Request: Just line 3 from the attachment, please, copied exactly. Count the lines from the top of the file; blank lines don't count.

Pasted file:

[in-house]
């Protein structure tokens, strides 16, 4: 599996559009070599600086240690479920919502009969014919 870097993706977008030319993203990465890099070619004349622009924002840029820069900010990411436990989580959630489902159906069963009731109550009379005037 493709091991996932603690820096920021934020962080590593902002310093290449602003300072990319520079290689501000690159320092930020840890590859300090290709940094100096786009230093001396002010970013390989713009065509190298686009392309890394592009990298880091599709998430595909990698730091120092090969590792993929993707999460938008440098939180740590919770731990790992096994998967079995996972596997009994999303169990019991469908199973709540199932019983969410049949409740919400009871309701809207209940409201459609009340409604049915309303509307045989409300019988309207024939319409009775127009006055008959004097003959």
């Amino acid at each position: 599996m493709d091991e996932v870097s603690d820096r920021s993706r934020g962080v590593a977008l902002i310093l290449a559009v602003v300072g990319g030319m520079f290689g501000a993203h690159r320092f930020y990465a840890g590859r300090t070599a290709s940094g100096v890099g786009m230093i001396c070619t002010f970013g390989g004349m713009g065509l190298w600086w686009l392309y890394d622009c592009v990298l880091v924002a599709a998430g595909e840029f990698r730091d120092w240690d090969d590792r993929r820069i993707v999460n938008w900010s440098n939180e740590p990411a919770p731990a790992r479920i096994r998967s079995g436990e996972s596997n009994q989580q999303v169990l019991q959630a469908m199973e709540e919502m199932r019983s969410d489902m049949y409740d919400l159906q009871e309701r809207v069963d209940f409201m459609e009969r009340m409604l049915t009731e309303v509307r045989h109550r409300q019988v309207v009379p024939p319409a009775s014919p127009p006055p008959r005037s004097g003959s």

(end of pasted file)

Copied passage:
């Amino acid at each position: 599996m493709d091991e996932v870097s603690d820096r920021s993706r934020g962080v590593a977008l902002i310093l290449a559009v602003v300072g990319g030319m520079f290689g501000a993203h690159r320092f930020y990465a840890g590859r300090t070599a290709s940094g100096v890099g786009m230093i001396c070619t002010f970013g390989g004349m713009g065509l190298w600086w686009l392309y890394d622009c592009v990298l880091v924002a599709a998430g595909e840029f990698r730091d120092w240690d090969d590792r993929r820069i993707v999460n938008w900010s440098n939180e740590p990411a919770p731990a790992r479920i096994r998967s079995g436990e996972s596997n009994q989580q999303v169990l019991q959630a469908m199973e709540e919502m199932r019983s969410d489902m049949y409740d919400l159906q009871e309701r809207v069963d209940f409201m459609e009969r009340m409604l049915t009731e309303v509307r045989h109550r409300q019988v309207v009379p024939p319409a009775s014919p127009p006055p008959r005037s004097g003959s």